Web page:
“Super Junior’s Japanese CDs come in regular plastic cases without any components,” she said. “Yet the price is the same as Korean CDs. But I buy them anyway as a fan.”
As Shin said, the fundamental reason for purchasing CDs boils down to whether you consider yourself a fan of the act. Many agencies actively employ marketing strategies to appeal to dedicated fans in an attempt to boost sales. One tactic is meet-and-greets.
“One CD purchase comes with or digitally registers one raffle ticket for a meet-and-greet,” said Lee Sae-ryoung, a fan of singer IU and boy bands Highlight and BTS who owns 16 CDs.
“The more CDs you buy, the higher the chance of winning an invitation to the meet-and-greet. Buying millions of wons worth of CDs is normalized among fans of extremely popular groups.”
Although meet-and-greets switched to online due to the Covid-19 pandemic, the number of fans wanting to enter such raffles actually increased.
“When meet-and-greets were in person, they were mostly held in Seoul and fans in the provinces or abroad were unable to attend,” said Hwang. “So they didn’t bother buying dozens or hundreds of CDs hoping to win an invitation. Now, I see those fans buying more in hopes of attending the online event at least.”
Another infamous strategy is to randomize the components.
“For example, if there are nine members in a group, you don’t know which member’s photo card you’re going to get,” said Lee.
Due to this, fans either have to keep purchasing until they get the member they want, or resort to trading on fan communities or second-hand marketplace sites. Photo cards that are especially in high demand, such as those of boy band BTS members, are listed for sale as hundreds of thousands of won per card.
Oftentimes, an album, EP or single itself is released in several different versions, such as limited editions, with the same tracks but different cover designs or components. Sometimes a CD comes in different designs themed after each member, and which version a buyer receives is often also randomized.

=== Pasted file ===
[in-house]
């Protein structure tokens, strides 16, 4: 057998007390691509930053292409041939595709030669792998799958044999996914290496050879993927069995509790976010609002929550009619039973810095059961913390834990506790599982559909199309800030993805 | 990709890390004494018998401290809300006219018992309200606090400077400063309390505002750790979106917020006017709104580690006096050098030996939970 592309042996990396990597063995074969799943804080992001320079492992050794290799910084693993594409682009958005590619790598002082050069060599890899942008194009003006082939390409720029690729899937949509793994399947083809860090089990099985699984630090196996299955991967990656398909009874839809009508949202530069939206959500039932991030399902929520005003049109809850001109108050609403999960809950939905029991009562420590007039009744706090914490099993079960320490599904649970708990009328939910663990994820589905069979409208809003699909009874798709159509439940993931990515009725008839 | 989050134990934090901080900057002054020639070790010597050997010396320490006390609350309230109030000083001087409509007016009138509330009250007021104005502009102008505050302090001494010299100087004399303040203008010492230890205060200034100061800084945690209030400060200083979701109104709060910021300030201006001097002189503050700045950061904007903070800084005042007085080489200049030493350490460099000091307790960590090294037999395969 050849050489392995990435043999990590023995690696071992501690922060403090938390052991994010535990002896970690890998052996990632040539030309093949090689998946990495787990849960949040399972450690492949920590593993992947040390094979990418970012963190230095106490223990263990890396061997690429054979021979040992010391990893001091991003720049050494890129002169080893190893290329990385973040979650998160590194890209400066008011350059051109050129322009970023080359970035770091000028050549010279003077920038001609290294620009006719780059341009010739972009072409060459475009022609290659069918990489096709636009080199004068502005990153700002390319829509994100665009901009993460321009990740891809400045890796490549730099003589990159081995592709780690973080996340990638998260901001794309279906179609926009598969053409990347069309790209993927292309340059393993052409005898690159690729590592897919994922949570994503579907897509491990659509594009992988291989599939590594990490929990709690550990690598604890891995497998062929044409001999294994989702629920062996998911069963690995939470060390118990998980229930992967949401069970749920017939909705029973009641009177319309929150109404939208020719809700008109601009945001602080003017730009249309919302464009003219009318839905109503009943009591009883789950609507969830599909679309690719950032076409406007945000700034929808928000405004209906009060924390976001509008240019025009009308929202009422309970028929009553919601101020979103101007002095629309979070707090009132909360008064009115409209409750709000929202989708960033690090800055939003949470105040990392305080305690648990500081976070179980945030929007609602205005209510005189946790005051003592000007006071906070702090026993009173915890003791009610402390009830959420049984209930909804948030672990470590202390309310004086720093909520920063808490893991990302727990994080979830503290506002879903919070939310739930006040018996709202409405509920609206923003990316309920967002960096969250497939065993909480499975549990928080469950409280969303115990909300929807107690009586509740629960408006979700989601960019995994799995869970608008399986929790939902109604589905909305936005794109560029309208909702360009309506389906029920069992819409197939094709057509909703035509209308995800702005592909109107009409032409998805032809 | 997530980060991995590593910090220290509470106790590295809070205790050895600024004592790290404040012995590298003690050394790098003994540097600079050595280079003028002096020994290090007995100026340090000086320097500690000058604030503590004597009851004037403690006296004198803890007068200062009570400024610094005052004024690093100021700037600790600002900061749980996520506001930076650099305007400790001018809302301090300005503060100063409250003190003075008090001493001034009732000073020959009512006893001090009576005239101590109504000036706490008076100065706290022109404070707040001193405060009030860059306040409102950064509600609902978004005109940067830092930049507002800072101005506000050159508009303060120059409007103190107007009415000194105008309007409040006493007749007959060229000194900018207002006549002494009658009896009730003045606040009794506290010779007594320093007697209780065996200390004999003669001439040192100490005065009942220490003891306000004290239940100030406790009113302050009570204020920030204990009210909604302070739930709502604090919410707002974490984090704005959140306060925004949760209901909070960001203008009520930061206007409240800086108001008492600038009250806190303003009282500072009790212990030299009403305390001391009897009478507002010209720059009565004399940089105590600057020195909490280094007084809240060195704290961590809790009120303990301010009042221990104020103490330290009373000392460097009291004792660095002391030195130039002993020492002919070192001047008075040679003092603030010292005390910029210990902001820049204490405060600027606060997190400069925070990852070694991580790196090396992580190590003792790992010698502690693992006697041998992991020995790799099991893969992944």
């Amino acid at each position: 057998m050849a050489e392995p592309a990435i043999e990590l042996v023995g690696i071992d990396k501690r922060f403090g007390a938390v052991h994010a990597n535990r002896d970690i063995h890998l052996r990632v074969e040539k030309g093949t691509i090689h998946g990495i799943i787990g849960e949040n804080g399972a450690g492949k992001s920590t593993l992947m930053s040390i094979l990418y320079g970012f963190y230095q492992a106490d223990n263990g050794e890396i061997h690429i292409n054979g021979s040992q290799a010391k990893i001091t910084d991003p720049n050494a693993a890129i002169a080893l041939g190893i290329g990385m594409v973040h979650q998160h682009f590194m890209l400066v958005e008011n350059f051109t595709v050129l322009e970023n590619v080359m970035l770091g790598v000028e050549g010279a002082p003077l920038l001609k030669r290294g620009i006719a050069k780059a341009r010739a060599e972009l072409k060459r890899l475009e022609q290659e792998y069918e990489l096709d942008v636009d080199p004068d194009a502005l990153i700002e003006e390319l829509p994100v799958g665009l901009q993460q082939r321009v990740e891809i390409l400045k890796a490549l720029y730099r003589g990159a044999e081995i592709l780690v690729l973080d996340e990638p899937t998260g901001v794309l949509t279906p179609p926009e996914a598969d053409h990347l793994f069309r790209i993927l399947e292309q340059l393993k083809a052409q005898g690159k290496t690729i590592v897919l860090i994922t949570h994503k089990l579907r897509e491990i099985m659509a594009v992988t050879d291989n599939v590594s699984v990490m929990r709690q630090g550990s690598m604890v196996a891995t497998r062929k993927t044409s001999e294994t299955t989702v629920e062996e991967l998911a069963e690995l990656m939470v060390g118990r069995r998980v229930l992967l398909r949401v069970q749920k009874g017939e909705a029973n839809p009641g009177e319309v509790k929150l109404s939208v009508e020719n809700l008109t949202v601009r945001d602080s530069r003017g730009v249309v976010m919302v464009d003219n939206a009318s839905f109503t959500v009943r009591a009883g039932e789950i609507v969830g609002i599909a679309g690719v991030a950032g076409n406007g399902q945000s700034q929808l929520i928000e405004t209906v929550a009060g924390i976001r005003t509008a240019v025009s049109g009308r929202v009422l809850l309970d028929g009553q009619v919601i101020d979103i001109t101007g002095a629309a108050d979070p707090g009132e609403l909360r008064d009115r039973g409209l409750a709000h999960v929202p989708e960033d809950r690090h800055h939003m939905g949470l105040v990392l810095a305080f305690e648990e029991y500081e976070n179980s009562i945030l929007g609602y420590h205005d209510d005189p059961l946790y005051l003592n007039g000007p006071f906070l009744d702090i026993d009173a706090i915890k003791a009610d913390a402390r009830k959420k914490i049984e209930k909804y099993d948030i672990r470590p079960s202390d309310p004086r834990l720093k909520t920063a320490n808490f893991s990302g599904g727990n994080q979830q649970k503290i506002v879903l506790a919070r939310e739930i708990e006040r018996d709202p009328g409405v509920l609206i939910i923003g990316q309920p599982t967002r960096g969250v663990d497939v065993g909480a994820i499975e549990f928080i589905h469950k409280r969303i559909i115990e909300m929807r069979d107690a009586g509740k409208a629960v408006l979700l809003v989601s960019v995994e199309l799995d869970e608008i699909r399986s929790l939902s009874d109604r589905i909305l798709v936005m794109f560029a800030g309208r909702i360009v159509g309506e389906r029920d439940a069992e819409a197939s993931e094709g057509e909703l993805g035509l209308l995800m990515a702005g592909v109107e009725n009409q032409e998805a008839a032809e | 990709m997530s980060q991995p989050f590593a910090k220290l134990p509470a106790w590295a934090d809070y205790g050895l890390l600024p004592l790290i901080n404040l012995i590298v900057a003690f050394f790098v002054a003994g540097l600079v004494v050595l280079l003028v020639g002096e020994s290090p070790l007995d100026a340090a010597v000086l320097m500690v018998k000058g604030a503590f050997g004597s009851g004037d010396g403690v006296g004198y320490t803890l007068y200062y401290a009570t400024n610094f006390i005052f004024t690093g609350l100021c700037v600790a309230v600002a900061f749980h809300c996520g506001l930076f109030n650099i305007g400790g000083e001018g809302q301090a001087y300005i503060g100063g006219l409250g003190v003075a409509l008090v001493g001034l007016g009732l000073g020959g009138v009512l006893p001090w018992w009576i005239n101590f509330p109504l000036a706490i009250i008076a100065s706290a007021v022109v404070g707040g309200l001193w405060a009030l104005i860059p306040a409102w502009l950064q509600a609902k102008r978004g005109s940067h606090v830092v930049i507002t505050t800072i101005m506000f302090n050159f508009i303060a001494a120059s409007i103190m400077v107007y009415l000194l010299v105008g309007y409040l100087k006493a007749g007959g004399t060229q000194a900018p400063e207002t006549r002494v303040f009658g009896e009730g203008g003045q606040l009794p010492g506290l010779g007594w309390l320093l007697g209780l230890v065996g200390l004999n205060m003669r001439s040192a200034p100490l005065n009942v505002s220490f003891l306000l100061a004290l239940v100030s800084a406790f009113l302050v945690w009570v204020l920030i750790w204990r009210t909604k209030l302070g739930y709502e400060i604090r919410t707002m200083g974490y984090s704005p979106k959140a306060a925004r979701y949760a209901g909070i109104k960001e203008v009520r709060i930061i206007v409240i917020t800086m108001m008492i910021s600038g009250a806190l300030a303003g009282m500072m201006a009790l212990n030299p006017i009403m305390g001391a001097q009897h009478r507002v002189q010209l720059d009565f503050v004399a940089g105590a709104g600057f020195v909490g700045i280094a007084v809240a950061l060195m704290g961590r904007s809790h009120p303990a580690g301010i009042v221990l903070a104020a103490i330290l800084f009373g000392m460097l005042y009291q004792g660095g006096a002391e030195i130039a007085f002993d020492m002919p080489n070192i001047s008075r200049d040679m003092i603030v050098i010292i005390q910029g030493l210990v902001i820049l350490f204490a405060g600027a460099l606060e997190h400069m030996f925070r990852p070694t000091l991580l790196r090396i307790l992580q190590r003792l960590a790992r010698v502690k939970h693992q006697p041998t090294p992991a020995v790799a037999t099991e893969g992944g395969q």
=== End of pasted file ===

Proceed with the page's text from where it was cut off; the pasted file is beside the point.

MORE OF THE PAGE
“Repackaged” albums, which see already-released albums re-released with a new cover design and additional tracks, are also common.
“Some fans are angered by excessive marketing tactics like these, but invested fans actually think the agency is being neglectful if they don’t use such tactics,” said Cho. “After all, both the agency and fandom share the common goal of putting the singer at No. 1.”
“Although some marketing ploys may seem excessive, all forms of marketing are designed to induce consumers to purchase, and CDs are no exception,” said Choi Kwang-ho, Secretary General of the Korea Music Content Association. “If the CDs don’t appeal to the fans in some way, they simply wouldn’t buy it. So we can’t say those marketing strategies are necessarily bad.”
However, some question how meaningful the number of CD sales is when it heavily relies on loyal fans buying multiple copies.
“Before Covid-19, I witnessed Chinese fans buy hundreds of copies on the spot,” Shin said. “And they still do via online. That really explains where all the CD sales come from. Although I’m okay with it as a fan, I admit that the numbers are inflated."
“Some criticize that K-pop CD sales are inflated, and that the increase is only due to fans buying unconditionally in bulk,” said pop culture critic Jeong Deok-hyun.
“But that’s old-school thinking. Nowadays, people spend money in a similar way in other parts of life as well; we keep buying from brands that we trust and fit our tastes. Fans also continue to buy from artists they trust and are loyal to, subscribing as consumers.
“Today, the success of content is not a one-time event, but is judged based on how many fans it gathered who will continue to consume in the future. BTS did not succeed thanks to just one successful song, but because of a fandom that stays invested. That loyalty is what makes CD sales a steady industry. The expansion of loyal fandoms, especially on a global scale, is meaningful itself and doesn’t take away from the increase of CD sales.”
BY HALEY YANG [firstname.lastname@example.org]